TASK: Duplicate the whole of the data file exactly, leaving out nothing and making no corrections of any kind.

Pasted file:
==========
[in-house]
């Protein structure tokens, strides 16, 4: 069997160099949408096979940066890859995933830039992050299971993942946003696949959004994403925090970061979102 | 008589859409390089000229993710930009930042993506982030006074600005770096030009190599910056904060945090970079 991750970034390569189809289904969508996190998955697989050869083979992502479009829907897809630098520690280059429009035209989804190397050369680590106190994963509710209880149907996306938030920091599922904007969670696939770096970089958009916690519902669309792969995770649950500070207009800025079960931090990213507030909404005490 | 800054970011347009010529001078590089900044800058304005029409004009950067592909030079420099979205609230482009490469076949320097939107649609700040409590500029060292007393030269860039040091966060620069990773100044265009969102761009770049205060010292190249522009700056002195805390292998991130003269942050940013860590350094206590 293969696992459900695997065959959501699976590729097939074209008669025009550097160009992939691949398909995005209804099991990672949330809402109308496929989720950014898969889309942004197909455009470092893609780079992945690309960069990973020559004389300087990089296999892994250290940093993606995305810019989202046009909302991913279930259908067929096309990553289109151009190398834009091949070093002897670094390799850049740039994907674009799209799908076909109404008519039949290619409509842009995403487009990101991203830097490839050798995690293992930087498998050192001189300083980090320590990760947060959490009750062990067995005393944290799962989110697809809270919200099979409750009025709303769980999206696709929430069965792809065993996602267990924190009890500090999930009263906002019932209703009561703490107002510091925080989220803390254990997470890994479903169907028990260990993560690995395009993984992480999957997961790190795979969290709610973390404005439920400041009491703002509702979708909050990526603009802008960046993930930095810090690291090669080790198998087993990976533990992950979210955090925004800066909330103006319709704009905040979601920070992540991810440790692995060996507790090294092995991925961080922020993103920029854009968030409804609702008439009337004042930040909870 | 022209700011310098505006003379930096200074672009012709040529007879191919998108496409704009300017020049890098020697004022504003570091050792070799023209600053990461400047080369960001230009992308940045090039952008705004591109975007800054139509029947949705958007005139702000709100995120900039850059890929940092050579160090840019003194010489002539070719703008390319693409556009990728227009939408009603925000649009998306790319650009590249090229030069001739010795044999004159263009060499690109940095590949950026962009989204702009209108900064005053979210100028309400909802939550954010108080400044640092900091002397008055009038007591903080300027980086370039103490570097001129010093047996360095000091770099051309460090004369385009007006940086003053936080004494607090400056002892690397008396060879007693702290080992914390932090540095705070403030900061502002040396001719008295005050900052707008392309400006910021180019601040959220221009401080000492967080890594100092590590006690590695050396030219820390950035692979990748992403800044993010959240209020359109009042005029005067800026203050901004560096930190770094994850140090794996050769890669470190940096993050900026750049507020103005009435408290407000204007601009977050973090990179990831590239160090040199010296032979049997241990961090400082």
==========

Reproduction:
[in-house]
């Protein structure tokens, strides 16, 4: 069997160099949408096979940066890859995933830039992050299971993942946003696949959004994403925090970061979102 | 008589859409390089000229993710930009930042993506982030006074600005770096030009190599910056904060945090970079 991750970034390569189809289904969508996190998955697989050869083979992502479009829907897809630098520690280059429009035209989804190397050369680590106190994963509710209880149907996306938030920091599922904007969670696939770096970089958009916690519902669309792969995770649950500070207009800025079960931090990213507030909404005490 | 800054970011347009010529001078590089900044800058304005029409004009950067592909030079420099979205609230482009490469076949320097939107649609700040409590500029060292007393030269860039040091966060620069990773100044265009969102761009770049205060010292190249522009700056002195805390292998991130003269942050940013860590350094206590 293969696992459900695997065959959501699976590729097939074209008669025009550097160009992939691949398909995005209804099991990672949330809402109308496929989720950014898969889309942004197909455009470092893609780079992945690309960069990973020559004389300087990089296999892994250290940093993606995305810019989202046009909302991913279930259908067929096309990553289109151009190398834009091949070093002897670094390799850049740039994907674009799209799908076909109404008519039949290619409509842009995403487009990101991203830097490839050798995690293992930087498998050192001189300083980090320590990760947060959490009750062990067995005393944290799962989110697809809270919200099979409750009025709303769980999206696709929430069965792809065993996602267990924190009890500090999930009263906002019932209703009561703490107002510091925080989220803390254990997470890994479903169907028990260990993560690995395009993984992480999957997961790190795979969290709610973390404005439920400041009491703002509702979708909050990526603009802008960046993930930095810090690291090669080790198998087993990976533990992950979210955090925004800066909330103006319709704009905040979601920070992540991810440790692995060996507790090294092995991925961080922020993103920029854009968030409804609702008439009337004042930040909870 | 022209700011310098505006003379930096200074672009012709040529007879191919998108496409704009300017020049890098020697004022504003570091050792070799023209600053990461400047080369960001230009992308940045090039952008705004591109975007800054139509029947949705958007005139702000709100995120900039850059890929940092050579160090840019003194010489002539070719703008390319693409556009990728227009939408009603925000649009998306790319650009590249090229030069001739010795044999004159263009060499690109940095590949950026962009989204702009209108900064005053979210100028309400909802939550954010108080400044640092900091002397008055009038007591903080300027980086370039103490570097001129010093047996360095000091770099051309460090004369385009007006940086003053936080004494607090400056002892690397008396060879007693702290080992914390932090540095705070403030900061502002040396001719008295005050900052707008392309400006910021180019601040959220221009401080000492967080890594100092590590006690590695050396030219820390950035692979990748992403800044993010959240209020359109009042005029005067800026203050901004560096930190770094994850140090794996050769890669470190940096993050900026750049507020103005009435408290407000204007601009977050973090990179990831590239160090040199010296032979049997241990961090400082």